At the Coachella Valley Music and Arts Festival, a pair of giant orbs stood near the food tents. Inside were circular dance rooms. But the attempt at transporting listeners to another realm via space-age domes of dance simply dropped festival-goers into mini, Hollywood-like clubs. Back outside and gimmick-free, a trio of artists used a different approach, moving fans with their music -- and did it with a traditional instrument known as the guitar.
Annie Clark is diminutive and soft-spoken. More than soft spoken, rather, she is a careful speaker. Her thoughts aren’t said so much as crafted. As St. Vincent, Clark is something else entirely, equally frightful, high-strung and hostile. At Coachella, Clark was in full guitar slayer mode. Her songs are based around melodies that could have been lifted from a nursery rhyme, but Clark rips them apart one shard at a time, like an animal toying with its prey.
Introducing songs, Clark told the Coachella crowd that “this next one is inspired by Marilyn Monroe’s personal writings” (“Surgeon"), and then later: “You guys can totally dance to this one” (“Marrow”). Yet the rhythm was more spastic than it was a comfortable beat, and both songs sounded as if they were conjured from a dream. Clark’s guitar, which she struck, teased and stretched out one string at a time, was the nightmare interrupting.
Across the field, James Mercer was leading his retooled Shins through a set on the mainstage. When it comes to hooks and melodies, the Shins don’t try to distort or hide them, but the band comes at them patiently. The most current lineup is adept at shading, filling every melodic crest and fall with brightly twinkling textures.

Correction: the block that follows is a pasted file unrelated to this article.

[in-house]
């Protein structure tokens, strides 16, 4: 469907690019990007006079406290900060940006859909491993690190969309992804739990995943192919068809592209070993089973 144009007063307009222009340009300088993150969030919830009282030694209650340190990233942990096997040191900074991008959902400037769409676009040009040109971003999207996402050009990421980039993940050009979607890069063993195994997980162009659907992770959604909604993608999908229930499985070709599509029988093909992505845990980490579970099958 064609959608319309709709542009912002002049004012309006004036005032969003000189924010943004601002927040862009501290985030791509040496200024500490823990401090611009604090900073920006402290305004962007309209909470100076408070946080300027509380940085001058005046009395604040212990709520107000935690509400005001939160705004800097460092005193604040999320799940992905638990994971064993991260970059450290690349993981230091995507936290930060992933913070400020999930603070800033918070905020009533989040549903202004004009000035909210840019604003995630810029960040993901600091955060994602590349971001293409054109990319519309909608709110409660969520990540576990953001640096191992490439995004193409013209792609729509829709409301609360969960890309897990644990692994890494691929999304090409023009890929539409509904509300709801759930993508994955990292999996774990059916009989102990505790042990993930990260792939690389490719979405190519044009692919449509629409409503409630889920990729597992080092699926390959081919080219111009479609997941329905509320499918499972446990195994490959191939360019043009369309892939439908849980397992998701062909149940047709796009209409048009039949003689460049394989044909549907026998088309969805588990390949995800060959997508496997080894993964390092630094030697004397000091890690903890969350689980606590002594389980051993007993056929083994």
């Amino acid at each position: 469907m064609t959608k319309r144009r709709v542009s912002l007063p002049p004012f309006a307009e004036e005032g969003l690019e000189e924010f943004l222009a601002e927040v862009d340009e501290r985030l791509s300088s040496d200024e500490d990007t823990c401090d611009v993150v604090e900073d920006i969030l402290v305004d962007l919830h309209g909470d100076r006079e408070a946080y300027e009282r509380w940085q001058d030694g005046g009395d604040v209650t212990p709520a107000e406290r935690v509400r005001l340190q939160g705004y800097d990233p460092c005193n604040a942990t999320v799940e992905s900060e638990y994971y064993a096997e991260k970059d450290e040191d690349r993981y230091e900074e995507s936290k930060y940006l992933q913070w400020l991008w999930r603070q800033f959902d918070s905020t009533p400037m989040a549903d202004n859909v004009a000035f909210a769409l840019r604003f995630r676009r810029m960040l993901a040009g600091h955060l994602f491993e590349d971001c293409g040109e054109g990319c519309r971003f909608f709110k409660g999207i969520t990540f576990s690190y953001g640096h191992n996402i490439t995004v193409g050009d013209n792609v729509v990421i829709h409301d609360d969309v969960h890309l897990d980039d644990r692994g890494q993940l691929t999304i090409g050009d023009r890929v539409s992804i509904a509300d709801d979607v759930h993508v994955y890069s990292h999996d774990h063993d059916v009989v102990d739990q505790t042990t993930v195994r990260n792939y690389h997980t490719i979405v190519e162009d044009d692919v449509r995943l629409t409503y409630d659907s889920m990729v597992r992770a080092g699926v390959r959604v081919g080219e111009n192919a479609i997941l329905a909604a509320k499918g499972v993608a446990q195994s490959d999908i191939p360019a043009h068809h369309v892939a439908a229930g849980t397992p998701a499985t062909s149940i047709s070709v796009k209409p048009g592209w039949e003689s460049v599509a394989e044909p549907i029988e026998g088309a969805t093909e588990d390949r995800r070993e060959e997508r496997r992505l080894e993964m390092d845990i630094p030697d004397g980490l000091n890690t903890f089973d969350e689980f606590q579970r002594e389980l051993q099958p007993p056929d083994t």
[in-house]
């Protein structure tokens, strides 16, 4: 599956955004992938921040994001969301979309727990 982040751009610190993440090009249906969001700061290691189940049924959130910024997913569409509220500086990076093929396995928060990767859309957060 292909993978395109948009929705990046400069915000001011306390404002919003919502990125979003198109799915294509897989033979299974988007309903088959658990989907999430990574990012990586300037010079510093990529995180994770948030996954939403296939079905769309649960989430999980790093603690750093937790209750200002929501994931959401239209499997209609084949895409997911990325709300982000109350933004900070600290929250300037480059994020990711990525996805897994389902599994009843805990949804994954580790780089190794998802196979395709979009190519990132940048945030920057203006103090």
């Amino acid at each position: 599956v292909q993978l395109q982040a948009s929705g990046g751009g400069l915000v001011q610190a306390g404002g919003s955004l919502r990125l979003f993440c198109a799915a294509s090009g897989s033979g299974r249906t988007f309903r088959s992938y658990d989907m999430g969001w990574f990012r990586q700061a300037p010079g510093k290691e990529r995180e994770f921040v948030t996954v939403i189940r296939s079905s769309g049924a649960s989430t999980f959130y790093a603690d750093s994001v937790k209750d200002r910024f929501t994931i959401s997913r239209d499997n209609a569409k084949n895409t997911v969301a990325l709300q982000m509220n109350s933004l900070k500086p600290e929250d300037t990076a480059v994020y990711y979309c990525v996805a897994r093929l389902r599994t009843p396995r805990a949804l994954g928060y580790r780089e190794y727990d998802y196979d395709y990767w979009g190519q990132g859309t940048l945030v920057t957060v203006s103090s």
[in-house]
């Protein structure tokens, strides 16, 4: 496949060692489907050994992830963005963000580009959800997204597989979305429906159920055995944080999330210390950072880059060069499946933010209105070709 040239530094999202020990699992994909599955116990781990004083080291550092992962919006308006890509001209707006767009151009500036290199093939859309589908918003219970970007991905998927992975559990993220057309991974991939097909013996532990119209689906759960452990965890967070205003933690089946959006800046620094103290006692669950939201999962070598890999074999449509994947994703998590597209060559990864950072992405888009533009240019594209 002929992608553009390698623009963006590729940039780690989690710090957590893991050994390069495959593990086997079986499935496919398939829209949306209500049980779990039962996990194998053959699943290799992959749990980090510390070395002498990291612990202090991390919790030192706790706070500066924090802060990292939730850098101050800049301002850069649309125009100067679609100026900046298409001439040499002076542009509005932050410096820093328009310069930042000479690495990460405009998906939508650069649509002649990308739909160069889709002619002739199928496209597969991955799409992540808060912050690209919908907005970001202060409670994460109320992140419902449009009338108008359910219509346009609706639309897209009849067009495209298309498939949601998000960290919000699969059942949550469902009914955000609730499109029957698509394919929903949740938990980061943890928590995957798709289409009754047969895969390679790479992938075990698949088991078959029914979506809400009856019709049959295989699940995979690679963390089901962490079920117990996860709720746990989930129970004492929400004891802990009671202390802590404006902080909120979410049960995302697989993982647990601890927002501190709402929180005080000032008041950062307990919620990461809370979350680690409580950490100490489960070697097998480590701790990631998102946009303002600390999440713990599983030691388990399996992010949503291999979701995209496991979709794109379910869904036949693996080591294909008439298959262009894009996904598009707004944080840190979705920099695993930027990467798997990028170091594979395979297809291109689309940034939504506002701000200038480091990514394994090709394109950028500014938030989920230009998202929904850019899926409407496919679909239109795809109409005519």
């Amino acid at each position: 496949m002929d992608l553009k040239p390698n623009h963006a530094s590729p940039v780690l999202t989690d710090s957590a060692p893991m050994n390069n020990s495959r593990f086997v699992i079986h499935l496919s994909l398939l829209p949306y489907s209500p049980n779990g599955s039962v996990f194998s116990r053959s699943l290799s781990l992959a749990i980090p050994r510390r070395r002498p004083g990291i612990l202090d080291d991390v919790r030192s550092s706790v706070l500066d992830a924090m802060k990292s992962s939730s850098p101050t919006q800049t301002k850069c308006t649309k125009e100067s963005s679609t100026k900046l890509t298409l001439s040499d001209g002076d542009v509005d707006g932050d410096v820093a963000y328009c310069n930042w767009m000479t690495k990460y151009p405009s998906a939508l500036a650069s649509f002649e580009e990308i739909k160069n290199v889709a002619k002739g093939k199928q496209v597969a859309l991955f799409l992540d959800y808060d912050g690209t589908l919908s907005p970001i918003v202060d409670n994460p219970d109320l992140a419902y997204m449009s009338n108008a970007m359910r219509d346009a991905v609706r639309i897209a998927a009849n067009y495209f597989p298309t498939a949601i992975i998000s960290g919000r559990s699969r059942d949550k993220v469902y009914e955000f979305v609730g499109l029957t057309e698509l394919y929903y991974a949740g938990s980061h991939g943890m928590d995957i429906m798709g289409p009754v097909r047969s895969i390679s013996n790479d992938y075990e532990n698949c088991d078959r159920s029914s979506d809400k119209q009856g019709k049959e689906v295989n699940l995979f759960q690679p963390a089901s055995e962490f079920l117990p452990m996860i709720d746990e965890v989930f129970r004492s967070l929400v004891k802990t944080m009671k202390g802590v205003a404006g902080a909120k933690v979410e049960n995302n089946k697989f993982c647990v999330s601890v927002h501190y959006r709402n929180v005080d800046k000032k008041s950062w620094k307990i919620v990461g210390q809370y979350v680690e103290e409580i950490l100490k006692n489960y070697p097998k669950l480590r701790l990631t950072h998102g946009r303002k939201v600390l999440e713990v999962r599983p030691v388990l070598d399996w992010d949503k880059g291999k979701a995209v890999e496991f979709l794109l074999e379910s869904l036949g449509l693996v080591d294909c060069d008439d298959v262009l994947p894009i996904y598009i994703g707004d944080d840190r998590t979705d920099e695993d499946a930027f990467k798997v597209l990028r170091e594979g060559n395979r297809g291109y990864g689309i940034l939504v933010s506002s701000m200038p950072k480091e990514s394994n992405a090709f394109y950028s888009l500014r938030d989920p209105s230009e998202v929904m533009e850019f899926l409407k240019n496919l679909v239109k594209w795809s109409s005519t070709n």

It added a touch of magic to the act's repertoire, and it was fitting, then, that the band tackled Pink Floyd’s “Breathe.” It brought a quartet of audience members, outfitted as wizards (of “The Sorcerer’s Apprentice”-ilk), to its feet, and the group swayed and grooved to the slow-moving reverie.
Depending on where one walked on the Coachella grounds, the Shins would soon be drowned out. The artist bleeding into the band’s refined arrangements was Feist, the Canadian singer-songwriter who made it clear that she’s left behind her more polite past.
“The Bad in Each Other” constructed its rhythm as if in a panic. Later, “Graveyard” was built around ghostly backing harmonies, courtesy of Mountain Man, and a full horn and string section, sounds from which seemed to hover rather than flow.
Feist doesn’t let things get too serious, however. If one wasn’t paying close attention during “Caught A Long Wind,” you’d miss her joking that the song was actually an outtake from Dr.Dre’s “The Chronic,” the solo debut from Coachella’s Sunday night headliner.
A quick laugh, and then she was on to “Undiscovered First,” in which rhythms sound as if they’re trying to build a fire and her guitar slithers like a rattlesnake. Her voice trailed into a violin strand as she asked, “Is it wrong to want more?” It’s a question all three artists sought to answer in their work.
-- Todd Martens
Photo: Annie Clark of St. Vincent performs at the Empire Polo Field during Day 2 of the 2012 Coachella Valley Music and Arts Festival in Indio. Credit: Karl Walter / Getty Images for Coachella